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Issues Of The Environment: Ripples From The First Earth Day, 51 Years Ago In Ann Arbor

Glen Daigger
University of Michigan

Thursday, April 22nd is Earth Day, and, due to the pandemic, most celebrations will be virtual this year.  Still, the idea of Earth Day has endured since it all started with a series of teach-ins at the University of Michigan in 1970.  U-M Civil and Enviromental Engineering Professor Glen Daigger was there and joined WEMU's David Fair to discuss those heady days and what the future may bring. 


  • Fifty-one years ago, the very first Earth Day celebrations were held on the University of Michigan campus.  The Teach-In on the Environment was an event that helped crystallize the public consensus that something had to be done.  On March 11, 1970, a 50,000-strong cadre packed the newly-christened Crisler Arena to kick off what has been called, “the most famous little-known event in American history.”

  • The four-day teach-in was successful.  Doug Scott, who, in 1970, was a graduate student in the forest recreation program of the School of Natural Resources and co-chair of ENACT, the group that organized the teach-in said it was something that everybody could get behind.  He noted it appealed not only in terms of wanting to keep the place we live clean, but to the American style of wanting to be involved and present.

  • Glen Daigger is a professor of civil and environmental engineering.  He was a young adult at the teach-ins in Ann Arbor.  He remembers already being outraged at a poisoned country and decided that enough was enough.  “Rivers were burning, air pollution was horrible,” he said.  “There was a gut-level feeling that humankind, through the things we were doing and the way we were living our lives, was destroying the planet.  We were destroying it for other living things, but also for ourselves.”

  • Prof. Daigger has carried on the legacy of the first Earth Day throughout his career.  For decades, he has led research in water treatment that promotes cleaning or the water in conjunction with recycling the nitrogen and phosphorus that is removed back into useful fertilizer. 

  • Today, in the Ann Arbor treatment plant, Daigger and his colleagues are  tweaking the chemical and biological variables of a lab-scale system that purifies water using activated biofilms – thick skins of pollutant-eating bacteria that are cultivated on specially designed membranes.  The team plans to have the technology up and running in a prototype treatment plant that’s slated to be built on an island in the Yangtze River near Nanjing, China.  Called Eco Hi-Tech Island, the development is being built to showcase new environmental ideas, of which the activated biofilm system is one.  “China is essentially in the process of doing what the U.S. did in the 1970s through about the mid-1980s in terms of putting their basic wastewater treatment infrastructure in place,” Daigger said.  “They’re implementing more new systems than any place in the world.  So, working with them could mean that the world begins to see the benefits of this technology in five years instead of 20 years.”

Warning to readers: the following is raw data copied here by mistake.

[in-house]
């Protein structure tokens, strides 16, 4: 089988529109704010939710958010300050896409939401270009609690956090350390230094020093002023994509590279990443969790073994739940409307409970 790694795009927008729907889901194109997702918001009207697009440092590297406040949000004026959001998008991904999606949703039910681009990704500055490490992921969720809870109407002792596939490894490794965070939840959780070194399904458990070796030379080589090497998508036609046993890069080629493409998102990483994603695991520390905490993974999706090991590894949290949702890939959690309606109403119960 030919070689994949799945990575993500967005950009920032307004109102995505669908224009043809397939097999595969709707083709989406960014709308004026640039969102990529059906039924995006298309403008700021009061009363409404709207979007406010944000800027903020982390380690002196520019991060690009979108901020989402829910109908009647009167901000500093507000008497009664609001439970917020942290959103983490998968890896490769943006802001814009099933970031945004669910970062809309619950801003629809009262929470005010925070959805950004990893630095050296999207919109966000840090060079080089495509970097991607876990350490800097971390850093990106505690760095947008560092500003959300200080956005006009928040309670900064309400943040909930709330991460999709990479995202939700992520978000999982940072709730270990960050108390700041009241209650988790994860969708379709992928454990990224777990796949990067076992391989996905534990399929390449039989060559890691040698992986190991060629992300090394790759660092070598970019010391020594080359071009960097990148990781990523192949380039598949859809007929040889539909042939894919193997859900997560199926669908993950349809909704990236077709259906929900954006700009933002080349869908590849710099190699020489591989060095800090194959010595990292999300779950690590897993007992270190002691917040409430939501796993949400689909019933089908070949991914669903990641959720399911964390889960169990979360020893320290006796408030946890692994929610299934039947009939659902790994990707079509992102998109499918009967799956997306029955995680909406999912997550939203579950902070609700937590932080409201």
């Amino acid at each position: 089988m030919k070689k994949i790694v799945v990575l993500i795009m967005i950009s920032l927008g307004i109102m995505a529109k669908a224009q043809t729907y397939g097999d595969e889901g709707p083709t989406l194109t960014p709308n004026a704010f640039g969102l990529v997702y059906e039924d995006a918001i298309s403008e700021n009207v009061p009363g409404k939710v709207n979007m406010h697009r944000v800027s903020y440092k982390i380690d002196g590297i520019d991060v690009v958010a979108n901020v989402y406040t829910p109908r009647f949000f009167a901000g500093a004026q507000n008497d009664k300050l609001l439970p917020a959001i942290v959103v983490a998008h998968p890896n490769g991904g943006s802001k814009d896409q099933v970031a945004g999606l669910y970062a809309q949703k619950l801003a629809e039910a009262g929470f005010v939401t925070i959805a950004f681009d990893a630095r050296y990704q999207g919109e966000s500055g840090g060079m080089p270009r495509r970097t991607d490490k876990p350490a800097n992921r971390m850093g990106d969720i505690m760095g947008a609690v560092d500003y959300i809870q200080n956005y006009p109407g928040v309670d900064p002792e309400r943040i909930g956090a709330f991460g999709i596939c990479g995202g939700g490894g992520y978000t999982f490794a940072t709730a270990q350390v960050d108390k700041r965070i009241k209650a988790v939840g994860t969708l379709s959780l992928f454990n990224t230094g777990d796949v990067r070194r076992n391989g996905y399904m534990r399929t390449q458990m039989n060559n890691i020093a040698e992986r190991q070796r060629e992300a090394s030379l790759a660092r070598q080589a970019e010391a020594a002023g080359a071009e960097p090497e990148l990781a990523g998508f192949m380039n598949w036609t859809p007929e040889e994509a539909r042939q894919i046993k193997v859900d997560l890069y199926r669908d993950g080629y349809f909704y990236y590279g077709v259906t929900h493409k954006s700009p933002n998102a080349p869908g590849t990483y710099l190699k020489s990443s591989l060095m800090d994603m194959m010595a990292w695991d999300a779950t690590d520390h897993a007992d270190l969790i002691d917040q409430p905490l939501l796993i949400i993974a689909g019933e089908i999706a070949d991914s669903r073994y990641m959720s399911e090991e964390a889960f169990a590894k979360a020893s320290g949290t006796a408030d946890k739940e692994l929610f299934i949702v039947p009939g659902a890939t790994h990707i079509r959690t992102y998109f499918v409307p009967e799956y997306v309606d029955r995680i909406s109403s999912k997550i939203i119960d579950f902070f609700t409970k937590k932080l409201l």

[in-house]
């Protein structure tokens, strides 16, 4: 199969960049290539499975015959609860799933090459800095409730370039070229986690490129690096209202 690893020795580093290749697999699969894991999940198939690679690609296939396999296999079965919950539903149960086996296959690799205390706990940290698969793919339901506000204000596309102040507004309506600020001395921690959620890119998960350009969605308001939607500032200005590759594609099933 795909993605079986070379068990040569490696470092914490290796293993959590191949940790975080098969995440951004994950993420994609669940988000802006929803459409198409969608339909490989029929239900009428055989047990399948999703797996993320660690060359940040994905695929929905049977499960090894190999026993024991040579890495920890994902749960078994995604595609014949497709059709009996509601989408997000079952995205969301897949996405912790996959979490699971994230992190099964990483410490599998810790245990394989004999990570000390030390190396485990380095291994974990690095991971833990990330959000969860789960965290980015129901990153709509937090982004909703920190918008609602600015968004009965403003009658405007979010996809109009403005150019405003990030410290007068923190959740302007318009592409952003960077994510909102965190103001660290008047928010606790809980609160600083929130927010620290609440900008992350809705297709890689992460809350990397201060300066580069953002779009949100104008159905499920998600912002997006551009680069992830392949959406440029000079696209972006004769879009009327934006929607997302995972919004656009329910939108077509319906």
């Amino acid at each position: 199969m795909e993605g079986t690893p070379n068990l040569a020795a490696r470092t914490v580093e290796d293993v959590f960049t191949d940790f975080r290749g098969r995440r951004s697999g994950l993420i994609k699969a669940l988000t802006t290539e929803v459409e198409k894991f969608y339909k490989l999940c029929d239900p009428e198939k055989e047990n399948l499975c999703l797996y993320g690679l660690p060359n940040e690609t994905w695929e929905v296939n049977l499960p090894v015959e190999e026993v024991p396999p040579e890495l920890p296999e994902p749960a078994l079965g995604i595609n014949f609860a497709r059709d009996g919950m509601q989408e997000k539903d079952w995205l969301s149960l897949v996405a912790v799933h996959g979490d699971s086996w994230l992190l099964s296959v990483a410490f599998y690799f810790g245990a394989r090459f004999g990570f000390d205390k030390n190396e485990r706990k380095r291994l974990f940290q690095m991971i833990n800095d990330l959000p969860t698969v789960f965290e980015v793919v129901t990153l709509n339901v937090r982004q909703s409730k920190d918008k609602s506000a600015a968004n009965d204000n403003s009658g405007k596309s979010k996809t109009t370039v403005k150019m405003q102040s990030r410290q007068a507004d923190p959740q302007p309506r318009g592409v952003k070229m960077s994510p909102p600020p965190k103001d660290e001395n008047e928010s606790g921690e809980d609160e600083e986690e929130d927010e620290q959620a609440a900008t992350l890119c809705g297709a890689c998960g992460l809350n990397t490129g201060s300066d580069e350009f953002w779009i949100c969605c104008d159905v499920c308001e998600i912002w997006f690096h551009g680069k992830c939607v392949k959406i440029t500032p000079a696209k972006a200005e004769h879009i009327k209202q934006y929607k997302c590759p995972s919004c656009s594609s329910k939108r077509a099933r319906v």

About Glen Daigger

Glen Daigger is currently Professor of Engineering Practice at the University of Michigan and also President and Founder of One Water Solutions, an engineering and innovation firm.  Widely recognized for his contributions, he has received a number of national and international awards and is a member of the US National Academy of Engineering.

Over his career, Glen Daigger has become an internationally recognized expert in wastewater treatment and water quality management for municipal and industrial systems, with particular expertise in biological processes.  He is widely published and is author or co-author of more than 200 technical papers, four books, and several technical manuals.  He is a former Professor and Chair of Environmental Systems Engineering at Clemson University.

Glen Daigger has served in senior roles for the Water Environment Federation, the American Academy of Environmental Engineers, and the Water Environment Research Foundation.  He was also a Senior Vice President and Chief Technology officer for the international consulting engineering firm, CH2M HILL.  Glen Daigger was employed at CH2M Hill for over 35 years and produced 11 patents on wastewater treatment processes that helped establish US wastewater treatment standards.

Glen Daigger has been a member of IWA (and IWSA) for over 45 years and served as a Senior Vice President and member of the Finance and Investment Committee before becoming President-Elect in 2009.  At the IWA World Water Congress in Montreal in 2010, he began his first term as President of the Association.  At the end of his second term in 2014, Glen Daigger was appointed Distinguished Fellow of IWA. (Source: *directly quoted* https://iwa-network.org/people/glen-daigger/)

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— David Fair is the WEMU News Director and host of Morning Edition on WEMU.  You can contact David at734.487.3363, on twitter @DavidFairWEMU, or email him at dfair@emich.edu

Contact David: dfair@emich.edu
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